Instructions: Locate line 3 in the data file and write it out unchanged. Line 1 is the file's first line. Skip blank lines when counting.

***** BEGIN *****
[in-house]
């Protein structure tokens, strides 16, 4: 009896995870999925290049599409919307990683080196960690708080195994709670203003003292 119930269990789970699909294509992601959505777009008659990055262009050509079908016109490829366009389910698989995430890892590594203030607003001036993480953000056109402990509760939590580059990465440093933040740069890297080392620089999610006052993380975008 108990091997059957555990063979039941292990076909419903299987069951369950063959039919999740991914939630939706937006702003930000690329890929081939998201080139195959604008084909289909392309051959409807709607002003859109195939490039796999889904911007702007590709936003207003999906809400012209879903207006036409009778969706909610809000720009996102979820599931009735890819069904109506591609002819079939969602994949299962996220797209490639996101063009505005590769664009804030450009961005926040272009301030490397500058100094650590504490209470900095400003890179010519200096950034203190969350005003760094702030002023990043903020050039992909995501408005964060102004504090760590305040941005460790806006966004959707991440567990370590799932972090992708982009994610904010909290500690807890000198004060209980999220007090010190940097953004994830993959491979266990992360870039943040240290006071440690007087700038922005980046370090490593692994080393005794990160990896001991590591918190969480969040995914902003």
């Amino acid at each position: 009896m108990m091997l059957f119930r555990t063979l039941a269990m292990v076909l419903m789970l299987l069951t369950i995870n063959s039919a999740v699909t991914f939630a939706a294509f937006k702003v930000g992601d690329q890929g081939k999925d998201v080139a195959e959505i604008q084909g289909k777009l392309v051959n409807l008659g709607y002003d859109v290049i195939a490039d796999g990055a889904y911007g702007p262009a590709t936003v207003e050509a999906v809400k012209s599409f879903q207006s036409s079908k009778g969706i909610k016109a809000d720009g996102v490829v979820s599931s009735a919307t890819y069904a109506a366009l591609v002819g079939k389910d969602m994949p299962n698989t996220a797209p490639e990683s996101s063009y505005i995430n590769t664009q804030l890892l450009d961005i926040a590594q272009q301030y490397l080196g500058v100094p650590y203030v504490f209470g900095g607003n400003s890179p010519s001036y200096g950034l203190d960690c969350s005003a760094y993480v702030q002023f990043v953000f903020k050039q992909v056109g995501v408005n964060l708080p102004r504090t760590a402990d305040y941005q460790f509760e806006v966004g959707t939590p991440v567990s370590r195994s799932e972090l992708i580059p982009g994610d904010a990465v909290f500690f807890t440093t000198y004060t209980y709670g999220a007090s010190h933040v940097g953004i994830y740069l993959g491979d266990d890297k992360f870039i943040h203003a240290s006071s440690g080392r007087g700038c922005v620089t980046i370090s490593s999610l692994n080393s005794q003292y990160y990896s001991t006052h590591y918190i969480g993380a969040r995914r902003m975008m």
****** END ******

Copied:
């Amino acid at each position: 009896m108990m091997l059957f119930r555990t063979l039941a269990m292990v076909l419903m789970l299987l069951t369950i995870n063959s039919a999740v699909t991914f939630a939706a294509f937006k702003v930000g992601d690329q890929g081939k999925d998201v080139a195959e959505i604008q084909g289909k777009l392309v051959n409807l008659g709607y002003d859109v290049i195939a490039d796999g990055a889904y911007g702007p262009a590709t936003v207003e050509a999906v809400k012209s599409f879903q207006s036409s079908k009778g969706i909610k016109a809000d720009g996102v490829v979820s599931s009735a919307t890819y069904a109506a366009l591609v002819g079939k389910d969602m994949p299962n698989t996220a797209p490639e990683s996101s063009y505005i995430n590769t664009q804030l890892l450009d961005i926040a590594q272009q301030y490397l080196g500058v100094p650590y203030v504490f209470g900095g607003n400003s890179p010519s001036y200096g950034l203190d960690c969350s005003a760094y993480v702030q002023f990043v953000f903020k050039q992909v056109g995501v408005n964060l708080p102004r504090t760590a402990d305040y941005q460790f509760e806006v966004g959707t939590p991440v567990s370590r195994s799932e972090l992708i580059p982009g994610d904010a990465v909290f500690f807890t440093t000198y004060t209980y709670g999220a007090s010190h933040v940097g953004i994830y740069l993959g491979d266990d890297k992360f870039i943040h203003a240290s006071s440690g080392r007087g700038c922005v620089t980046i370090s490593s999610l692994n080393s005794q003292y990160y990896s001991t006052h590591y918190i969480g993380a969040r995914r902003m975008m």